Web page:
Apr 14, 2016

Sssshhhh, its a Secret - But is it Confidential? New EU Trade Secrets Law

On 13 April the European Parliament voted on the proposed trade secrets directive ("Directive").

Current Laws Protecting Trade Secrets in England

Trade secrets are reasonably well protected in this country largely under the laws of confidentiality, unlike other EU countries for whom reform is essential to fill legislative voids.  Various non-statutory protections exist in relation to the protection of confidential information and it is assumed that these will remain when the Directive is implemented.

Confidential information will be protected where it has the 'necessary quality of confidence' and has provided it has been communicated in circumstances importing an obligation of confidence. It does not have to be a 'trade secret' therefore the scope of protection is wider. Examples of where confidential information protection may arise include:

Employees being under an implied duty of good faith which imports contractual obligations of confidentiality.
After their employment ends, employees must preserve 'trade secrets', and may use information having a lesser degree of confidentiality, subject to any restrictive covenants (subject to them being 'reasonable') in their employment contracts.
Copyright protection.
Contract law.
Data Protection Act.

Confidential Information

The law of confidential information is the main form of protection for commercially sensitive materials and information, which cannot be protected by intellectual property rights or which can only be so protected to a limited extent. Almost any type of information can be the subject of confidential information, and the law can be used to protect both commercial information and personal information.  The types of information which may be protected include:

Recipes not apparent from the final product.
Processes (for example, fermentation technology).
Business methods (until they are used in public).
Financial information.
Statistical information.
Customer lists.
Plans, sketches and drawings.
Improvements to products or processes.
New inventions while the filing of a patent application is pending.
Business plans.
Computer programs.
Discoveries, scientific theories or mathematical methods.

EU Proposals - Uncertainty?

Looking closely at the EU proposals, there are a lot of uncertainties that could arise under the EU proposals.  First, the law of breach of confidence is not limited to 'trade secrets'.  As can be seen above the protection it provides is much wider.  Adopting the EU proposals could limit and/or reduce the scope of protection in England.

The laws could also be used to bring unmeritorious claims for breach of the new laws.  The draft directive aims to avoid any uncertainty in this area.  Article 6(2) provides that any defendant should be able to ask for relief where a claim is, "manifestly unfounded and the applicant is found to have initiated the legal proceedings abusively or in bad faith".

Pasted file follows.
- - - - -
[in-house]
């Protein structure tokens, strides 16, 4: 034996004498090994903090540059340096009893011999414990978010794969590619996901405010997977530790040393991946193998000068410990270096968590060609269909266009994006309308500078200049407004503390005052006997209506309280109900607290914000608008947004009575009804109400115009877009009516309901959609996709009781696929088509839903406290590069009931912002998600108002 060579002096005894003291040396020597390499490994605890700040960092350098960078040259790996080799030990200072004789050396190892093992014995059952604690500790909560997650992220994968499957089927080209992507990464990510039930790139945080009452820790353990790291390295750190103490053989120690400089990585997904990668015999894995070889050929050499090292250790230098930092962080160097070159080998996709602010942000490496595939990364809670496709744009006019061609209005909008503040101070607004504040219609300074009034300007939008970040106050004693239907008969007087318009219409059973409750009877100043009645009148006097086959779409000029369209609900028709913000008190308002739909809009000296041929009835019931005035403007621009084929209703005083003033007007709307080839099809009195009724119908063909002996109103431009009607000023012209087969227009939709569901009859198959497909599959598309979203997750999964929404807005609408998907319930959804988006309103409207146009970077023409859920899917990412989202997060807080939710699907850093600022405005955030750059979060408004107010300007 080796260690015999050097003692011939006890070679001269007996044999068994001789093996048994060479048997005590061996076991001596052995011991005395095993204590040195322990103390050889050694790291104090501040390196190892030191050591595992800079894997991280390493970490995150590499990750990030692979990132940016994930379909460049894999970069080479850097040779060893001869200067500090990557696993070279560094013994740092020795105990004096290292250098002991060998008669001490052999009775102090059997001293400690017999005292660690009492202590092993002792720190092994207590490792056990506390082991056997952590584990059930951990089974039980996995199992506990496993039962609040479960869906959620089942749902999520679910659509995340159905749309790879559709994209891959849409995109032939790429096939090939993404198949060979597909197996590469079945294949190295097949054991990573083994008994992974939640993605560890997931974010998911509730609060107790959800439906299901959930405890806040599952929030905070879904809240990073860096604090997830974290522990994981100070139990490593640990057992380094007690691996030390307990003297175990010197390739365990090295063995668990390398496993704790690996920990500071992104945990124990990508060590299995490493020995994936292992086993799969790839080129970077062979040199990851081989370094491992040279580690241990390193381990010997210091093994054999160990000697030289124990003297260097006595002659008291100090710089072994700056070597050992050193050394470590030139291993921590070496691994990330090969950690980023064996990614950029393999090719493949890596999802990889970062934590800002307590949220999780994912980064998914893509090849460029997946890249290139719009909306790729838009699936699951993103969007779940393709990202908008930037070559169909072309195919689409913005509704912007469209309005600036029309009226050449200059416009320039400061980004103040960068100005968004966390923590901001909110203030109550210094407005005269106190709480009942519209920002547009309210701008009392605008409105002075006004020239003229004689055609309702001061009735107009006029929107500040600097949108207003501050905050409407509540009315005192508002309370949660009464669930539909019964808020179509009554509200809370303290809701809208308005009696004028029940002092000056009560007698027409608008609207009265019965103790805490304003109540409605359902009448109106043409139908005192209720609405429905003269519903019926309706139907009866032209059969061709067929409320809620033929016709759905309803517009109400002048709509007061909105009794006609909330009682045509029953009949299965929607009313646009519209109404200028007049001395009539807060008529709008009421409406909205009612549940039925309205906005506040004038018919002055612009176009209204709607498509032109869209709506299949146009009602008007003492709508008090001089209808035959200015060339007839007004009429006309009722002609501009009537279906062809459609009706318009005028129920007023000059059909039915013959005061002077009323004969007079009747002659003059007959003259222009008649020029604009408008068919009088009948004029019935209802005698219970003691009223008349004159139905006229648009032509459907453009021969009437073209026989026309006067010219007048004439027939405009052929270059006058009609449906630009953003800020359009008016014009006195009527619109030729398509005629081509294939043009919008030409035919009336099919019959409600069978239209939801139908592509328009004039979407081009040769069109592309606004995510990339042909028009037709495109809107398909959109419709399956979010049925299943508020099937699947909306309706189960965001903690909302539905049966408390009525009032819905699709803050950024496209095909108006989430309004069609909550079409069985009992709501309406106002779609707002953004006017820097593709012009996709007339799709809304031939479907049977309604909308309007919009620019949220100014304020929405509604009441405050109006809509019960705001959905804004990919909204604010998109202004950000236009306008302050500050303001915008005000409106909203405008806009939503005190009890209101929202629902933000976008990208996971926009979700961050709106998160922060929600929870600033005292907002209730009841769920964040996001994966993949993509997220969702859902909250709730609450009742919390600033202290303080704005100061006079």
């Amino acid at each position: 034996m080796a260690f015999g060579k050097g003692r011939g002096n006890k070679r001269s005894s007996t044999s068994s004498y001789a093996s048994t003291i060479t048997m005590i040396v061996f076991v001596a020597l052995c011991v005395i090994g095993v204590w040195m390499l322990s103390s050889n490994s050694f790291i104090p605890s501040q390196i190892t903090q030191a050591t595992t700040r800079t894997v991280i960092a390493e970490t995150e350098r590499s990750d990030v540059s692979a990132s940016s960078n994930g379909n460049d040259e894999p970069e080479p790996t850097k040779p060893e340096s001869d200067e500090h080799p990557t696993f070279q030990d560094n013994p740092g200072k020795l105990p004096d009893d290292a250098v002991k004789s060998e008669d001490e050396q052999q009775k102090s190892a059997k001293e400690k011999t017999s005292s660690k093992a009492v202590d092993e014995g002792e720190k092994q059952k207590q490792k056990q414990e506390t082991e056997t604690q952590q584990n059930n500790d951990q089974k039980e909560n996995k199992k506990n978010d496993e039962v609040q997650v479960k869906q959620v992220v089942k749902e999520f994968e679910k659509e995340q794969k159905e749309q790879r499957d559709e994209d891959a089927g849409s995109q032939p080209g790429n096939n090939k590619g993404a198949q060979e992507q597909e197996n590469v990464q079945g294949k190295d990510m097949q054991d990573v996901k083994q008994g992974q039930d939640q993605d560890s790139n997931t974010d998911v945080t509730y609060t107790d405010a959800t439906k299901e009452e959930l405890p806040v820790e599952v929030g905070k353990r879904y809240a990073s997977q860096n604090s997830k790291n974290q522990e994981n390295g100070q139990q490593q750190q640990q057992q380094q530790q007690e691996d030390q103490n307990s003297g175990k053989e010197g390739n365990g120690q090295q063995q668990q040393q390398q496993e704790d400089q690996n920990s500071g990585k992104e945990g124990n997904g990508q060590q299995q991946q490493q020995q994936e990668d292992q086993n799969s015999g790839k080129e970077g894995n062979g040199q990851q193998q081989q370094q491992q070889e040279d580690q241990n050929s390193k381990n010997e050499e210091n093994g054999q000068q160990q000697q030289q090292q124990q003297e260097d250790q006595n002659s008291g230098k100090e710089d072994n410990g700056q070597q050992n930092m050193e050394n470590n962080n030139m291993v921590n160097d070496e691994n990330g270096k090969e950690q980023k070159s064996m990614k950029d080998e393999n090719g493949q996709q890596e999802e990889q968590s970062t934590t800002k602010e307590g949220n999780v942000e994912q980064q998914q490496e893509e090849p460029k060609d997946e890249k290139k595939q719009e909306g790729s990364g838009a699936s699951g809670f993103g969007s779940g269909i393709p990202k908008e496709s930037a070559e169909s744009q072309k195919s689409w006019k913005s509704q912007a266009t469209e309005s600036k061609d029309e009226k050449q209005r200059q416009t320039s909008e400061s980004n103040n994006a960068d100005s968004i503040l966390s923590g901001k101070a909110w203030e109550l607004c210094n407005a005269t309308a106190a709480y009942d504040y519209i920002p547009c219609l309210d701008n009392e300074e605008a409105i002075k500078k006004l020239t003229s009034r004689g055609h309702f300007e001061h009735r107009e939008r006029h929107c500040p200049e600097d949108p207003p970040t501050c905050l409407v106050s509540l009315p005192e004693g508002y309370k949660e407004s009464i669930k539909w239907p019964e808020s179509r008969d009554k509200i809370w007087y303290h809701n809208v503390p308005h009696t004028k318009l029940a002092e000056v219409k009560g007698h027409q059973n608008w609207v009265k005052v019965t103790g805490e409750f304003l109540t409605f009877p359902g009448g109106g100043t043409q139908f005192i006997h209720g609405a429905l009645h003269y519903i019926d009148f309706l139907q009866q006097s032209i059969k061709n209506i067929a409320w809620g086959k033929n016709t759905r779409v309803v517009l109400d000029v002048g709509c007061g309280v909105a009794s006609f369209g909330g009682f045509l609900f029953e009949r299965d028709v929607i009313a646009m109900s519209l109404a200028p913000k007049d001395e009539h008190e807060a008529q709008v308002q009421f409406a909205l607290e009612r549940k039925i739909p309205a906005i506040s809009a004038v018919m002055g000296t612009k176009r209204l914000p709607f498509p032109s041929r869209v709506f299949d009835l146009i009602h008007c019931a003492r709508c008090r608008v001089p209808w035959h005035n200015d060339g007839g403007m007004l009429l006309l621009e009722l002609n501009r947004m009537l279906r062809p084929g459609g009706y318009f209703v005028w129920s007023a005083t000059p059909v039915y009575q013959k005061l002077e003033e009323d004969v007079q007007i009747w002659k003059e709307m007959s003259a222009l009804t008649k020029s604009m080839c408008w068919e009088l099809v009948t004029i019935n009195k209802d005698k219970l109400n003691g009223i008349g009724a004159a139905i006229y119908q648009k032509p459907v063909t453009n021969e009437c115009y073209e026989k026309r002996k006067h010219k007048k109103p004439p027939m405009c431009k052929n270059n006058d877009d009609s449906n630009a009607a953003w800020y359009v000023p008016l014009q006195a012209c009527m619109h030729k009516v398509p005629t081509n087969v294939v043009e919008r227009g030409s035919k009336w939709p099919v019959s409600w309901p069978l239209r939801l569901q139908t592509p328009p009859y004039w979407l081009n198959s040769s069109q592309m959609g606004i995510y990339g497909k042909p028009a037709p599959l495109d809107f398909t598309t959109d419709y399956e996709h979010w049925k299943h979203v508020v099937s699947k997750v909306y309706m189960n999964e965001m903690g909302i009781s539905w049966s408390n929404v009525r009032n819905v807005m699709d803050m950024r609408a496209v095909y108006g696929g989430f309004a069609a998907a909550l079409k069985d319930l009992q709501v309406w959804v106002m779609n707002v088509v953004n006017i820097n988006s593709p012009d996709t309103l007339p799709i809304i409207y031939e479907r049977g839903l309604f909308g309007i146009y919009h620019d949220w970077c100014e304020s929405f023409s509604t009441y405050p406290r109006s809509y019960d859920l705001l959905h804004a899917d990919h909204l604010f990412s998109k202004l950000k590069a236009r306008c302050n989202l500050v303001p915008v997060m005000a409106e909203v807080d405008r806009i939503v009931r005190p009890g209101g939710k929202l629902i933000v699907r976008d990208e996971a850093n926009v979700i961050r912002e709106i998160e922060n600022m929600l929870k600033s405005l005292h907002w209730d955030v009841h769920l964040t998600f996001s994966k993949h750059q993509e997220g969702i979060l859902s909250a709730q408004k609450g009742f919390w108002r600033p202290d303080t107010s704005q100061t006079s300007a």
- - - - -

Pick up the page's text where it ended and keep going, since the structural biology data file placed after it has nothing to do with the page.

In England abuse of process is dealt with through sanctions such as strike out or adverse costs awards. But the Directive provides that such measures may also include an award of damages which may catch out the unwary.

Further uncertainty arises from the fact that the European Court of Justice (CJEU) will have jurisdiction to determine the outcome of cases where interpretation of the Directive is unclear. English courts will have to apply CJEU decisions.  They will also have to refer issues to the CJEU.  As a result of this English law is bound to change and it is generally accepted that having to follow CJEU jurisprudence is problematical.

"Trade Secrets" Under the Directive

What is a 'Trade Secret' is defined in Article 2.1  Briefly is is defined as being,

"…secret in the sense that it is not … generally known among or readily accessible to persons within the circles that normally deal with the kind of information in question…

…has commercial value because it is secret…

…has been subject to reasonable steps under the circumstances, by the person lawfully in control of the information, to keep it secret."

This very different from the current test under English law (see Faccenda Chicken guidelines), and introduces the notion of "circles that normally deal with the kind of information", and requires a direct link between secrecy and commercial value.  It appears to be narrower and more uncertain and there are bound to be questions asked as to what information is covered.  Also, since this Directive is concerned with "trade secrets", will it permit English courts to continue to protect 'confidential information' of a lesser degree and which does not meet the "trade secret" threshold?


As can be seen there will be a lot of uncertainty around this area of law in England when the Directive is finally implemented.  Much will depend on how the new law is implemented and the approach of both the Courts in England and CJEU.

in: Companies, Contract, EU/International, Legal News, News

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